The pandemic has done something strange to the experience of passing time. It feels a bit like we've been launched into orbit, and memories float weightlessly, somehow untethered to a chronological timeline. It's been such an Alice in Wonderland season of history -- curiouser and curiouser.
According to my calendar, it's been a month since I rode my bike to Dundurn Castle and walked the street to City Hall with roughly two hundred fellow protesters. The March for Black Lives and similar demonstrations held elsewhere have given me much to reflect upon in recent weeks.
"Elsewhere" feels so close at hand these days, doesn't it?
Two thoughts from that afternoon have been loudest in the echoes that still reverberate regularly through my conscious mind. Both concern the police.
The gathering place for protesters was on the grounds of the Castle that face York Boulevard -- a patch of grass on the city-side of their parking lot. Across the road from the banner-carrying, mask-wearing throng of people were a few hovering police cruisers. They were quietly surveying the crowd. They were watchful. They were standing in a graveyard.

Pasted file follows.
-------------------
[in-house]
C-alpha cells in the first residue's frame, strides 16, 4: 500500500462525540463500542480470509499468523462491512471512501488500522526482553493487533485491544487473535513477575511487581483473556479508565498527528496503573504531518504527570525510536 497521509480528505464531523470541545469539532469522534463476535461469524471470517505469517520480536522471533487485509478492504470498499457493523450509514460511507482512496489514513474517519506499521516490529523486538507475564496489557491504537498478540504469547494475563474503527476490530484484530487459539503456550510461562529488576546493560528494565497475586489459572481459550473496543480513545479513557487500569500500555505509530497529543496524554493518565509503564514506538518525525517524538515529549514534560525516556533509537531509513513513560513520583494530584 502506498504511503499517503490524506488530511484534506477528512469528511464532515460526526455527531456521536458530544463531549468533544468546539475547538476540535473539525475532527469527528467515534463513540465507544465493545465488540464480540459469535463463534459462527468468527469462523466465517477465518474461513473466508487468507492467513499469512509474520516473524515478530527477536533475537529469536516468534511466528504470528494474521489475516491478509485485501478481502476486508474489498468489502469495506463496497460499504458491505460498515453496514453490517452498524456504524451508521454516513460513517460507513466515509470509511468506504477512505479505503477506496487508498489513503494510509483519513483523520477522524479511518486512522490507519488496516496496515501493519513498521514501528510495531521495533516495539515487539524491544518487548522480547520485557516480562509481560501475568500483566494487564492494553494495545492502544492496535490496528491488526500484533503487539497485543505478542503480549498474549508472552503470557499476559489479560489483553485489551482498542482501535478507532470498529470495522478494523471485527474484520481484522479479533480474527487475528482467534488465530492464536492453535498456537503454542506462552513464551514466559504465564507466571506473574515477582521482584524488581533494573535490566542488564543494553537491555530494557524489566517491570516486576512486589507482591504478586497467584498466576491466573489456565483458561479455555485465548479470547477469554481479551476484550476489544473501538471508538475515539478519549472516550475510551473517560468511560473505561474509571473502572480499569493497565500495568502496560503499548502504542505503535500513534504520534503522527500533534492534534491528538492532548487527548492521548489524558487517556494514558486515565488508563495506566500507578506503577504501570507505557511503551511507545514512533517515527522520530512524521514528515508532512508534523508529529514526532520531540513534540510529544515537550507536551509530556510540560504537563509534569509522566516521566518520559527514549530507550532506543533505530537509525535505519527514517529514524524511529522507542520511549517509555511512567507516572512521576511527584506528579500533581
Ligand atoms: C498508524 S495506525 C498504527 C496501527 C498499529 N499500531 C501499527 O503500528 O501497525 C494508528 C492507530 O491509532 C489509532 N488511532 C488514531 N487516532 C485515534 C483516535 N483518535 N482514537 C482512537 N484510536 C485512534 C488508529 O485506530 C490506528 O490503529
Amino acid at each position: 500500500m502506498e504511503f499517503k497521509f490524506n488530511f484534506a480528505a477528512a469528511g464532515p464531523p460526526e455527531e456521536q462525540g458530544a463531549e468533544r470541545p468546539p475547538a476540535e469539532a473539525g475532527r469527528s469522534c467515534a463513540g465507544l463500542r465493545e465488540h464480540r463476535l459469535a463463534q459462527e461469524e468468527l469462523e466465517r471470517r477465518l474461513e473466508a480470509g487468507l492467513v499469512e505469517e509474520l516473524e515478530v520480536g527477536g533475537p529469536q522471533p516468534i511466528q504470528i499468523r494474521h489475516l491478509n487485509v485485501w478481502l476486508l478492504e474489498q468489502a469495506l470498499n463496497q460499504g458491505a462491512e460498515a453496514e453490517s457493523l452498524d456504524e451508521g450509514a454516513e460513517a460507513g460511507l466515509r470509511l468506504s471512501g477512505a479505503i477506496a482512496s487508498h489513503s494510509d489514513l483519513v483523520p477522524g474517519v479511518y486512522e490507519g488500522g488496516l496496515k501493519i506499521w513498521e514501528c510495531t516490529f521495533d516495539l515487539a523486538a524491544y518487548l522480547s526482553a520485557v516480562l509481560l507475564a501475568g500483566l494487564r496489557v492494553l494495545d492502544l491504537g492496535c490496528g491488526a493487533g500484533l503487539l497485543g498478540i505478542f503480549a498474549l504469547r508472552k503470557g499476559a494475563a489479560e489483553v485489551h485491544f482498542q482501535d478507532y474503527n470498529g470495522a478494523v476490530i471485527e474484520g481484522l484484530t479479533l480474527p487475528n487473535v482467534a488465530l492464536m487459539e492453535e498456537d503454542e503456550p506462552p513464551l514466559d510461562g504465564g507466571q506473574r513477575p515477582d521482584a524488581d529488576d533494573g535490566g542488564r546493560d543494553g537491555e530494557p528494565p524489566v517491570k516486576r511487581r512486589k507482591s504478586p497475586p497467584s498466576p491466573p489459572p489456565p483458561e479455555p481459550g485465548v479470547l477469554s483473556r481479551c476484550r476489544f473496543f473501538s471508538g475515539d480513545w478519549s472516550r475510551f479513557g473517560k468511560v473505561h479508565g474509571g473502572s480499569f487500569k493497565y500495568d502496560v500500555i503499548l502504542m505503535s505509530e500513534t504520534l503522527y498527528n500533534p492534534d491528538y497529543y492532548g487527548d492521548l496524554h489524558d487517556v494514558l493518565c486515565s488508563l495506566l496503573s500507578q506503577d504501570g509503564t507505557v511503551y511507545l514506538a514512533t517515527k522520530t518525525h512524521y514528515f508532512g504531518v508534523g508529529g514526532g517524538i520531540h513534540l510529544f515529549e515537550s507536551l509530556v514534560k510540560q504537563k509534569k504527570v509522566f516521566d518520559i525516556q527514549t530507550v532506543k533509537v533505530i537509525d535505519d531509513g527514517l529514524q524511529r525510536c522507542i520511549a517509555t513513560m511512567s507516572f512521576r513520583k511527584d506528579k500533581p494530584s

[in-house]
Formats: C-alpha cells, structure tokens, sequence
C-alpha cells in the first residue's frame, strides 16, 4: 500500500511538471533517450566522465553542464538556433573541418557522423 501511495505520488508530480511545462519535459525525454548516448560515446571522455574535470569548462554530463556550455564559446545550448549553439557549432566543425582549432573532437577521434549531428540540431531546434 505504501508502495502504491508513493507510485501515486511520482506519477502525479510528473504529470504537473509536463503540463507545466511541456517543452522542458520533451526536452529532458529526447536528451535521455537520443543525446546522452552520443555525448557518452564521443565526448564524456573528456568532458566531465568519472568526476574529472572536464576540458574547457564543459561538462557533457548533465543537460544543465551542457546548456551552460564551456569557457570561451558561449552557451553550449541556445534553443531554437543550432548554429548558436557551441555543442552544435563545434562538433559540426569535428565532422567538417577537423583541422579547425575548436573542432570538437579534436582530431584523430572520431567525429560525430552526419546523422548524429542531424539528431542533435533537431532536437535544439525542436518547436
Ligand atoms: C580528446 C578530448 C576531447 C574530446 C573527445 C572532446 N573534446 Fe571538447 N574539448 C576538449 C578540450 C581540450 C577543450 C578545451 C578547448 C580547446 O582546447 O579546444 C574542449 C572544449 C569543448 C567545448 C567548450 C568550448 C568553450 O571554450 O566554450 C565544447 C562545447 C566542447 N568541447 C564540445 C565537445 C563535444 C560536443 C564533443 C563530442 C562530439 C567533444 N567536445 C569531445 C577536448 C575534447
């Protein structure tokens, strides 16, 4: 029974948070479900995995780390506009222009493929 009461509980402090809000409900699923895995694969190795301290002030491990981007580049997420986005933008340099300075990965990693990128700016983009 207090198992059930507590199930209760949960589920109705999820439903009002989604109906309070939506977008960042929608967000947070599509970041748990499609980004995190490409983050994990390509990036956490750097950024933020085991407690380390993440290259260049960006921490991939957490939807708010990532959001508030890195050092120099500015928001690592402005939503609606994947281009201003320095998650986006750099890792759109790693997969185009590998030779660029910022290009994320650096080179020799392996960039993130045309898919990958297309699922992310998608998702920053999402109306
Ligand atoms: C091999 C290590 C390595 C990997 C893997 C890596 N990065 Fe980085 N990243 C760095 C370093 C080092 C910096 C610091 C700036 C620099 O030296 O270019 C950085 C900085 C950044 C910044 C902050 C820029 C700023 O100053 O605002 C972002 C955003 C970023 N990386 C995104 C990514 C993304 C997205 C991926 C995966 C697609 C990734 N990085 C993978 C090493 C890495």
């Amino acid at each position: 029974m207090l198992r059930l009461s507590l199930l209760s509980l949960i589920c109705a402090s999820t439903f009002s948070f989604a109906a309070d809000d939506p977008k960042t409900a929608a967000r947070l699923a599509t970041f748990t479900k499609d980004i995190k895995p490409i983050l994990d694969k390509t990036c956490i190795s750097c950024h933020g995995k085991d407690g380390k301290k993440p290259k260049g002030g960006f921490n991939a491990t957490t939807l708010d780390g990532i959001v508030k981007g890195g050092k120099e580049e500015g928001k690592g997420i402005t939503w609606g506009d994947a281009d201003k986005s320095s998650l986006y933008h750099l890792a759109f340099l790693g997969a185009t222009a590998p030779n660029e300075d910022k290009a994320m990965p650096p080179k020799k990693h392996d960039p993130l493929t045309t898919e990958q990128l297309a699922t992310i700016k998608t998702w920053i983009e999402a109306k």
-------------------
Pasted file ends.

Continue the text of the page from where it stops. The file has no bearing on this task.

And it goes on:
Four lanes of no-man's-land separated the marchers and the police: Black Lives Matter on one side, cops and graves on the other.
I cannot get this picture out of my head. It's too profound. Too summative.
At 2:30pm the drums started and a small team of Indigenous dancers in traditional regalia stepped out into the street. The police cruisers turned on their lights and the constables came out of the cars. The call-and-response began quickly and chanting never let up.
"No justice, no peace! No racist police!"
"Say their names! The list is too long."
"Defund the police!"
"I can't breathe."
The police stepped into the street, too. The cruisers moved into place, forming a formidable blockade. The police officers stood in the road with arms raised in a clear signal to stop. As protestors moved past them with shouts to strip them of significant public support, the cops stopped traffic. They were there to protect us, not to arrest us. The police shut down the road so that we could march against them safely.
The internal tension those officers must have been carrying did not show on their faces. every pair of eyes I looked into was attentive without anger. There is so much to learn about, to discuss, and to feel in this (perhaps too recently) race-conscious cultural movement. This post is only a skim of what I've been wrestling though on the topic, but I wanted to write something down if only to pinpoint where I am right now.
The rallying cries are still loud in the air.